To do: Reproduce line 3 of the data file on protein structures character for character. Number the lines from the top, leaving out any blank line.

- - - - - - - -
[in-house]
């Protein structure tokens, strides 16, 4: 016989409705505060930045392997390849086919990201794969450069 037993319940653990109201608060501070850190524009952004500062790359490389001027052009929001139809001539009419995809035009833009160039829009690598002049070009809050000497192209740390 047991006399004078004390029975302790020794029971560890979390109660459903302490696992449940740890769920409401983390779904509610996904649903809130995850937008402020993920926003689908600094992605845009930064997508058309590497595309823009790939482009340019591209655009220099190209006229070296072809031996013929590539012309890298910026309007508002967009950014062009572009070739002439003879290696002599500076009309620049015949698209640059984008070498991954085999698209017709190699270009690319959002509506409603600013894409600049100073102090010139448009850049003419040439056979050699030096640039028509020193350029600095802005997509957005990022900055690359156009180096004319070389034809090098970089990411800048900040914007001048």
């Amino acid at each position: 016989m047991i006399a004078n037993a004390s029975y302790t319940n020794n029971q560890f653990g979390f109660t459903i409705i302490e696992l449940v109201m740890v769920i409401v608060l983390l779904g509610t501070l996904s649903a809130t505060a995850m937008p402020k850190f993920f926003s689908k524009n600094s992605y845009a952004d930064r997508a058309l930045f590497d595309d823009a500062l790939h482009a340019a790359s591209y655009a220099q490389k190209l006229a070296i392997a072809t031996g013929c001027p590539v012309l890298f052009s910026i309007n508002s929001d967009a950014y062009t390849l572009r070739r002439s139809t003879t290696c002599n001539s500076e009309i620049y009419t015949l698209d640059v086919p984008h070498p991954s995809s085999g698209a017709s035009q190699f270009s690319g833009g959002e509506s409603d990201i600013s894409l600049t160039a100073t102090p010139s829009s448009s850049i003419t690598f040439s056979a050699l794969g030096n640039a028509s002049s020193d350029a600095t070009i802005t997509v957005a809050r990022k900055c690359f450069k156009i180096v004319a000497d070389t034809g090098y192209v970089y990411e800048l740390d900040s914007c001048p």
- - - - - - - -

């Amino acid at each position: 016989m047991i006399a004078n037993a004390s029975y302790t319940n020794n029971q560890f653990g979390f109660t459903i409705i302490e696992l449940v109201m740890v769920i409401v608060l983390l779904g509610t501070l996904s649903a809130t505060a995850m937008p402020k850190f993920f926003s689908k524009n600094s992605y845009a952004d930064r997508a058309l930045f590497d595309d823009a500062l790939h482009a340019a790359s591209y655009a220099q490389k190209l006229a070296i392997a072809t031996g013929c001027p590539v012309l890298f052009s910026i309007n508002s929001d967009a950014y062009t390849l572009r070739r002439s139809t003879t290696c002599n001539s500076e009309i620049y009419t015949l698209d640059v086919p984008h070498p991954s995809s085999g698209a017709s035009q190699f270009s690319g833009g959002e509506s409603d990201i600013s894409l600049t160039a100073t102090p010139s829009s448009s850049i003419t690598f040439s056979a050699l794969g030096n640039a028509s002049s020193d350029a600095t070009i802005t997509v957005a809050r990022k900055c690359f450069k156009i180096v004319a000497d070389t034809g090098y192209v970089y990411e800048l740390d900040s914007c001048p």